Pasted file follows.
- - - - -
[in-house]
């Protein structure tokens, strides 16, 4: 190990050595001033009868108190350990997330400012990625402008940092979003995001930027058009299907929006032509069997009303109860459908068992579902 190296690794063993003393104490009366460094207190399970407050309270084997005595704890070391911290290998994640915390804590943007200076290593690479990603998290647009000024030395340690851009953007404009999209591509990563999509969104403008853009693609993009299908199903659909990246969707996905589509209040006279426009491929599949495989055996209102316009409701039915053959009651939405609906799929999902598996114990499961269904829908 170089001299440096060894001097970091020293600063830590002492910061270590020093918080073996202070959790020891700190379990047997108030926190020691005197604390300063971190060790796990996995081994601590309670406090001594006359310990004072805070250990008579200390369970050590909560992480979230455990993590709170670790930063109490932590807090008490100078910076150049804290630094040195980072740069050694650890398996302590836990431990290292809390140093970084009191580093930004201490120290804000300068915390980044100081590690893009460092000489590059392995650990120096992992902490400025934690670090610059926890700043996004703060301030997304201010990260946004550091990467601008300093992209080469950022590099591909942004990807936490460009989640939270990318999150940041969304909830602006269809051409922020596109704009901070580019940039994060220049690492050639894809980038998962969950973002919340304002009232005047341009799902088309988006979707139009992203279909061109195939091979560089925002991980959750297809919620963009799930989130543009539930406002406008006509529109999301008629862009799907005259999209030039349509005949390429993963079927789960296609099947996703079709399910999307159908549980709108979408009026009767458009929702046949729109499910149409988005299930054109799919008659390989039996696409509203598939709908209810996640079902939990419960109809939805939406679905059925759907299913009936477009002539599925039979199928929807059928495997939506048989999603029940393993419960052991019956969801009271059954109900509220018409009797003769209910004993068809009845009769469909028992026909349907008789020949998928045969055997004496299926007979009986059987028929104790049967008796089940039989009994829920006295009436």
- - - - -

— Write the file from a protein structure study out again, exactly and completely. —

[in-house]
């Protein structure tokens, strides 16, 4: 190990050595001033009868108190350990997330400012990625402008940092979003995001930027058009299907929006032509069997009303109860459908068992579902 190296690794063993003393104490009366460094207190399970407050309270084997005595704890070391911290290998994640915390804590943007200076290593690479990603998290647009000024030395340690851009953007404009999209591509990563999509969104403008853009693609993009299908199903659909990246969707996905589509209040006279426009491929599949495989055996209102316009409701039915053959009651939405609906799929999902598996114990499961269904829908 170089001299440096060894001097970091020293600063830590002492910061270590020093918080073996202070959790020891700190379990047997108030926190020691005197604390300063971190060790796990996995081994601590309670406090001594006359310990004072805070250990008579200390369970050590909560992480979230455990993590709170670790930063109490932590807090008490100078910076150049804290630094040195980072740069050694650890398996302590836990431990290292809390140093970084009191580093930004201490120290804000300068915390980044100081590690893009460092000489590059392995650990120096992992902490400025934690670090610059926890700043996004703060301030997304201010990260946004550091990467601008300093992209080469950022590099591909942004990807936490460009989640939270990318999150940041969304909830602006269809051409922020596109704009901070580019940039994060220049690492050639894809980038998962969950973002919340304002009232005047341009799902088309988006979707139009992203279909061109195939091979560089925002991980959750297809919620963009799930989130543009539930406002406008006509529109999301008629862009799907005259999209030039349509005949390429993963079927789960296609099947996703079709399910999307159908549980709108979408009026009767458009929702046949729109499910149409988005299930054109799919008659390989039996696409509203598939709908209810996640079902939990419960109809939805939406679905059925759907299913009936477009002539599925039979199928929807059928495997939506048989999603029940393993419960052991019956969801009271059954109900509220018409009797003769209910004993068809009845009769469909028992026909349907008789020949998928045969055997004496299926007979009986059987028929104790049967008796089940039989009994829920006295009436």